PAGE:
Old Monovians; Remembrance

Remembrance

 

Each year a ceremony is held in the Memorial Quadrangle at Monoux in memory of the 150 fellow Monovians who gave their lives in the 1914-1918 war, the 1939-1945 war, and the Falklands war 1982. All Monovians, whether members or not, are invited to join with us on this occasion.

'I know you are there
When I feel a breeze, I know you are there.
A shining star in the dark night sky, I know you are there.
The midday sun blinds my eyes; I know you are there.
The freezing snow bites my toes; I know you are there.
I see the blooms of spring; I know you are there.

'The glorious colours of summer remind me, you are there.
The autumn leaves have fallen; I know you are there.
My only wish is that you where here, and not over there.'

memorial1914

 

 

 

 

 

 

 

 

 

 

 

ROLL OF HONOUR


The 1914-18 War


H P Alexander
H B K Allpass
E T Allpass
A S Archer
A S Armstrong
S A Baker
V P Bayne
M W Braithwaite
E B D Brunton
L Champ
R C Chilvers
G T Clarke
R T Colling
P O Cooper
A V Cox
F Cubitt
H Dean
C Deards
R G Denton
J H Dodsley
H H Dongray
F W Dunstan
J H J Fowles
H R Foxton
P A T Godley
G L Goodes
D O Hardwick
L C Hickey
A E Howes
E S Hyde
S W Jones
T H Kirk
F W Legg
W R Lloyd
P E Luckock
H Marshall
D A Mead
C A Montague
O G Newmarch
D J H Oswald
F H Peace
J A Pearson (staff)
W H Peek
A B Penn
L M Pibel
H R Pracy
F J Pritchard
T Pruden
H Randall
L St C Read

G M Reeve
A H Robbins
J C Roy
E Schwartz
W A Scruby
S Sheppard
F Silver
T W Sizer
L G Smith
P J D Smith
P H Taylor
F D Thompson
C L Tongue
G T Tuckwell
G D Turk
A W Wallace
F A Walton
S G Weatherton
F E Wheeler
F H Wheeler
A Wildash
R F Woodstack

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The 1939-45 War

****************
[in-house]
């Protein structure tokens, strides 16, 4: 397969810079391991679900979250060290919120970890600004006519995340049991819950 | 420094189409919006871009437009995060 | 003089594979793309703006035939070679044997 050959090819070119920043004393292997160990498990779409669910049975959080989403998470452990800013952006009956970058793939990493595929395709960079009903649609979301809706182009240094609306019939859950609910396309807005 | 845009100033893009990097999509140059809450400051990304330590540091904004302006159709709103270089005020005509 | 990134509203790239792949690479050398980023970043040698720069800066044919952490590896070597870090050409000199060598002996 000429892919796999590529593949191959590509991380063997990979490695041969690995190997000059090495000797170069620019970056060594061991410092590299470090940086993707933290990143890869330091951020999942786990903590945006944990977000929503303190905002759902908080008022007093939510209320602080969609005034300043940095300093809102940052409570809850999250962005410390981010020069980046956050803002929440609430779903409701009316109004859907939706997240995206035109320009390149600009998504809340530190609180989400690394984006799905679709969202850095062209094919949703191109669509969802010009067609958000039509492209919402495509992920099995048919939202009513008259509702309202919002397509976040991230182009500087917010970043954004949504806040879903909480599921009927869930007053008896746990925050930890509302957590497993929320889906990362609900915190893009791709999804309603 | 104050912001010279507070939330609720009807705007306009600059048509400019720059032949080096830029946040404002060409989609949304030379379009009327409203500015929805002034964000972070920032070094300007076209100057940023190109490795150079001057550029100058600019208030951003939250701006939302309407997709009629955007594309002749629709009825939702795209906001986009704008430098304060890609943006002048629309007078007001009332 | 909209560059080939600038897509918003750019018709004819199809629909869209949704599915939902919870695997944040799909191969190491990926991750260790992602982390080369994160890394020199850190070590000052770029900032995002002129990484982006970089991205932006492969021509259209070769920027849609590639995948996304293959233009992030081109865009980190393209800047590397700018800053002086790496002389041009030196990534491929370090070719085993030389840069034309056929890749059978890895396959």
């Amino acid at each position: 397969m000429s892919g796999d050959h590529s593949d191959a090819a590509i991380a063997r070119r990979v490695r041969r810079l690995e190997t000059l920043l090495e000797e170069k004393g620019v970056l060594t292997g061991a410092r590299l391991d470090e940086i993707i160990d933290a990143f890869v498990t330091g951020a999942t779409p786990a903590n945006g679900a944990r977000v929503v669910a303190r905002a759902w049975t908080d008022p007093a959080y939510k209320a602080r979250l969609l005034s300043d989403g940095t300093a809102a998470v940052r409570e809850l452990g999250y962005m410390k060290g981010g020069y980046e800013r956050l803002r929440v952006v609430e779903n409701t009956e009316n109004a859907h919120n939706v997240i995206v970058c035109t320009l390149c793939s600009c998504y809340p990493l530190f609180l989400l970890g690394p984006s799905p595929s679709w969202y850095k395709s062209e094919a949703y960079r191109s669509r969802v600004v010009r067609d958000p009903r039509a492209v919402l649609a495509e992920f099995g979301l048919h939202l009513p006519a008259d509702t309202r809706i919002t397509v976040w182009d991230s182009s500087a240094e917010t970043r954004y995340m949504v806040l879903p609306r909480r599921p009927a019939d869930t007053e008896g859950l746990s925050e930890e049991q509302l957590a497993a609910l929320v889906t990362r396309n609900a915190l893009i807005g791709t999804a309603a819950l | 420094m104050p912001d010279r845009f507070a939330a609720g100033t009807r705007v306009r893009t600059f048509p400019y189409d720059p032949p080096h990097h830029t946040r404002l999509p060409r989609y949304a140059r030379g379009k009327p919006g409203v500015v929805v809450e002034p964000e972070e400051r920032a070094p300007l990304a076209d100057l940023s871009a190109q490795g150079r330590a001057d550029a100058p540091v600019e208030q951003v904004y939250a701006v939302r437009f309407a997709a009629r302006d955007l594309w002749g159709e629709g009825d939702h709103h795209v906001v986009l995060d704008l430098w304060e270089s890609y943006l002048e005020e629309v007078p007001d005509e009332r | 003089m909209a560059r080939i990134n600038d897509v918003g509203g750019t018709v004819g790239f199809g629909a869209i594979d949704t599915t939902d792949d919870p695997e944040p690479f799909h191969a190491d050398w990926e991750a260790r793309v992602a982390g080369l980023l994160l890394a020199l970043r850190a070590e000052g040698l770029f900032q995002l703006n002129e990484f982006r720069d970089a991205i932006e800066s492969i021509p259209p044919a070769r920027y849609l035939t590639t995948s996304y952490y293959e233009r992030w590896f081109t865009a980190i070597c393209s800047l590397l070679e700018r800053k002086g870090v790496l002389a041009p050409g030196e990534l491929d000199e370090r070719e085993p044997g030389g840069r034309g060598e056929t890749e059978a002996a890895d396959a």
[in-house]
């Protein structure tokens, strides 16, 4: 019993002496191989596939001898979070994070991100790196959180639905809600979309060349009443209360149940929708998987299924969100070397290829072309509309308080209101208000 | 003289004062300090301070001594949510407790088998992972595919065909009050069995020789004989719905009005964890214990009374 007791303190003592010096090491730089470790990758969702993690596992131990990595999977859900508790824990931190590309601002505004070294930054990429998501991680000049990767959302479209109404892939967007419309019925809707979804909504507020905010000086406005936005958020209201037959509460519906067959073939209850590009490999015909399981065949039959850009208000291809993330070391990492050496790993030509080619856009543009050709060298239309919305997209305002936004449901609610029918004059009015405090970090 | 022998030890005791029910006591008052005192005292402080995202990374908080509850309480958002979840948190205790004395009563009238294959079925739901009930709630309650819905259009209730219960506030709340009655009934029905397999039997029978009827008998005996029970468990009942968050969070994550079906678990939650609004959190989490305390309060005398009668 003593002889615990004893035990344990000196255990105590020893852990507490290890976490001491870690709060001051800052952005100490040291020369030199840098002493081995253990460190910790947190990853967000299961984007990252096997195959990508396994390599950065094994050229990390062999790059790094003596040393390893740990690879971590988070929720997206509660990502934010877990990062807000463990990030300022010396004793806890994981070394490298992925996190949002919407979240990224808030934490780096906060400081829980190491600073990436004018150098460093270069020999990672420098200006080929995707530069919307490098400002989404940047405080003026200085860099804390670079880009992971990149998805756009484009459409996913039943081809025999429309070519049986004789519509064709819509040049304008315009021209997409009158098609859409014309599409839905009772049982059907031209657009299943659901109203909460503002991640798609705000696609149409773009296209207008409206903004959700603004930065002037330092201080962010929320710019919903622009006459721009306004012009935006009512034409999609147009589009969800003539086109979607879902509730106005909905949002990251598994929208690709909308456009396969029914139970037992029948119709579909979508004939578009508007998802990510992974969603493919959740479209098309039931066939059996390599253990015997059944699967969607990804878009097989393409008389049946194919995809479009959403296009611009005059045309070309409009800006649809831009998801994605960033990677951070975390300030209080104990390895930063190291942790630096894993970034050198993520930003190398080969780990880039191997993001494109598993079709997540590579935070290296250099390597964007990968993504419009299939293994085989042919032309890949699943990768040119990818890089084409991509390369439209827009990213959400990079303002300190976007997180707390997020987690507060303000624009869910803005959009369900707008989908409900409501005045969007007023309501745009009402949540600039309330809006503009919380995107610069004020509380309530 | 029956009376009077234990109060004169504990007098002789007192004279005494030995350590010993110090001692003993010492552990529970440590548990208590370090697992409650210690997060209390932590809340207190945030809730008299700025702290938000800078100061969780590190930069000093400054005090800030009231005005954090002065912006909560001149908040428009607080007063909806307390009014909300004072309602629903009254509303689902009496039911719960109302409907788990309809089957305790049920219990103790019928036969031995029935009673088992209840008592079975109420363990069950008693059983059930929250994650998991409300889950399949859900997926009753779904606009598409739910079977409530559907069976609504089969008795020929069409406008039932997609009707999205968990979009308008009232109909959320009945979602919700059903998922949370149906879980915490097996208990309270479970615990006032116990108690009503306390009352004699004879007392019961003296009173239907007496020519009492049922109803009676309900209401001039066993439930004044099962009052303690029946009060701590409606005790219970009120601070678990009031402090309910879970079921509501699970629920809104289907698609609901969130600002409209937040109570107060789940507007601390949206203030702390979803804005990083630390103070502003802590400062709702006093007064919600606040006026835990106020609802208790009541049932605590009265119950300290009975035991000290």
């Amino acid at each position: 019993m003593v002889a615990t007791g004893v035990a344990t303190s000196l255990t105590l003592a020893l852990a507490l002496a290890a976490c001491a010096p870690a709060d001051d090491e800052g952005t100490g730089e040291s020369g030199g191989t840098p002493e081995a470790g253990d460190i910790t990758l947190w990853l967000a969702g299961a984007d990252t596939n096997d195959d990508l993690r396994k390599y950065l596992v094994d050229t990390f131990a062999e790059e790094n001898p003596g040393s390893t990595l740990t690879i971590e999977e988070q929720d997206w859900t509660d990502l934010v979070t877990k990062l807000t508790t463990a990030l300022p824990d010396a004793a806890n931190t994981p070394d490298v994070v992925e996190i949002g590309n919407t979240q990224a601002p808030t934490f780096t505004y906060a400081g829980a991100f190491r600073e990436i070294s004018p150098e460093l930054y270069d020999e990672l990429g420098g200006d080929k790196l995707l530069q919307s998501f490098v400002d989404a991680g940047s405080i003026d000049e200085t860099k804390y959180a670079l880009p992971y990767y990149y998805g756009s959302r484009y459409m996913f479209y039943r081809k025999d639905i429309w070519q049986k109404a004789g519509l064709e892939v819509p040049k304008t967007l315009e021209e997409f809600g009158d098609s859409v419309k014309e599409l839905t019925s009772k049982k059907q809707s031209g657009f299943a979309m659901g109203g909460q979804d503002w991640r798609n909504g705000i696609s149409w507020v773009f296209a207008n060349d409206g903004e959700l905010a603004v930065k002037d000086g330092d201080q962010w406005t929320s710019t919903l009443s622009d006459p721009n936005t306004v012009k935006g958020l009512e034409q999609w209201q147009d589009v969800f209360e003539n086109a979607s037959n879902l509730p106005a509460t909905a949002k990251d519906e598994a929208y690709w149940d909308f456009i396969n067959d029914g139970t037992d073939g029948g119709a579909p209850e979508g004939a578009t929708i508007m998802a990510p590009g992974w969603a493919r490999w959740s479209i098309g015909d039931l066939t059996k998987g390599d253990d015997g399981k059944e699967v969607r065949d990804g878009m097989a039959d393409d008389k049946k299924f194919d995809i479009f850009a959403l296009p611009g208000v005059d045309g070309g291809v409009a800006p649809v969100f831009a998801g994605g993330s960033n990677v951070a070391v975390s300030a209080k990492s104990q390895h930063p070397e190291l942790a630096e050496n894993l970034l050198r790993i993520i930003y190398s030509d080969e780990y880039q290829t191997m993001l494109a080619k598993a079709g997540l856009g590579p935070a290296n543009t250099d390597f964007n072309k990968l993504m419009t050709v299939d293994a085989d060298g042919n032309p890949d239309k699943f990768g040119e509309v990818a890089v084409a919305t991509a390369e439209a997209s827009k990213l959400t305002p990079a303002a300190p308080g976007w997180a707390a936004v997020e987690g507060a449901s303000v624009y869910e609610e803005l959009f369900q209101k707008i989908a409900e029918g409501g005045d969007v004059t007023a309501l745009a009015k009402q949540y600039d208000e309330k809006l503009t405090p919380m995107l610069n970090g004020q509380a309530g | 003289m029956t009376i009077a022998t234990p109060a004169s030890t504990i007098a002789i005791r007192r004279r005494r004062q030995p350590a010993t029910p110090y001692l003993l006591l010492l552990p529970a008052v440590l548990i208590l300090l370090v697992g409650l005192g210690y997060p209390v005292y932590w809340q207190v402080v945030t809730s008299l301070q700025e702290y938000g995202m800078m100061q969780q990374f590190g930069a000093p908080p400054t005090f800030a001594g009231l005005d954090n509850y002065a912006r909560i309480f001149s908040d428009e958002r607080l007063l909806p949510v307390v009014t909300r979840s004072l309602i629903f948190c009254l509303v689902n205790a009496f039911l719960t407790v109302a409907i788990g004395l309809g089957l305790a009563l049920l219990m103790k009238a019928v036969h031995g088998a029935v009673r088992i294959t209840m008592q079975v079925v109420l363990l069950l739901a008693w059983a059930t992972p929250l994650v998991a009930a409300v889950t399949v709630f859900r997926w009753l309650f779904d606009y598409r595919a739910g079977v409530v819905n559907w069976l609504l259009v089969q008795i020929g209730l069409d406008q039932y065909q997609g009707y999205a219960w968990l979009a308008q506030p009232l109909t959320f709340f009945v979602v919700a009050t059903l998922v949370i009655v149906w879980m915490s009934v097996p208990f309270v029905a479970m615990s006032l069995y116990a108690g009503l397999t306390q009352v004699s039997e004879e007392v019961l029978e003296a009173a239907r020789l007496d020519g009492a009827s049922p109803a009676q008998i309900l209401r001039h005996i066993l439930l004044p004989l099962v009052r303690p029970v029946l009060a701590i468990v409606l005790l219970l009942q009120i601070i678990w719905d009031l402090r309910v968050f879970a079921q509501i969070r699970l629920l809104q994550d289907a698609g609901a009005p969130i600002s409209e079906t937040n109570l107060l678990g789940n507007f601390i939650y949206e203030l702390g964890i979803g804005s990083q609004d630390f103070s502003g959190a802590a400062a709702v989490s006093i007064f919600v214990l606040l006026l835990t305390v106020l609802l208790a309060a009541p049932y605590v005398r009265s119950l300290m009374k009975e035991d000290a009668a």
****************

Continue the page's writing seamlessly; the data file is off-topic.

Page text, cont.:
J R Andrews
K Allen
A T Baker
F A Barnsley
R D Barry
R E Bennett
C A W Biggs
W E Brewster
D J M Bush
S H Bush
D Ia Cartwright
A R Chittenden
P R Clarke
R J Clohosy
W H Conyers
F E Cooke
F Crosier
S G Dore
E R Eastoe
L F Eastoe
P M C Ellis
E E Evershed
K Fairfoull
D R O Ford
S C Fordham
J D Friend
M C Garnish
D R A Garrick

S W Green
P E Guest
F E Harlock
L Harris
B Hayes
N Hayes
V F Hayes
H J Hickman
K R Hipkin
D C Holley
D G How
J K Howarth
P Hunt
F W Hutchinson
I R Johnson
R L Jones
D G Keith
L J L King
D J Kingdon
E G W Lewis
R A Lewis
J S Lobar
C E Norris
A G Palmer
D A L Payne
W E Peterken
B A Read
R B Rhodes
V Richter
H N Rickard
L C Roots
A W Salmon
E H Scott
R W Scott
R Sinclair
R H Smith
F S Snelling
S T Southgate
W J Spicer
H M G Stoffer
L Swain
C A Taylor
C Thomerson
L J Trapp
C W Vincent
R Wharton
R A Whellams
R H Williams
A C R Wilson
E Wingatends

The Falklands War 1982

J Burt

  


 

WAR MEMORIAL DEDICATION 1949

 

memorialA very reverend and very impressive service took place at the School in the afternoon of Saturday, the 13th of November. This was the unveiling and dedication of the War Memorial Tablet in the garden of Remembrance in the north quadrangle in grateful memory of the seventy-six Old Boys who gave their lives in the war.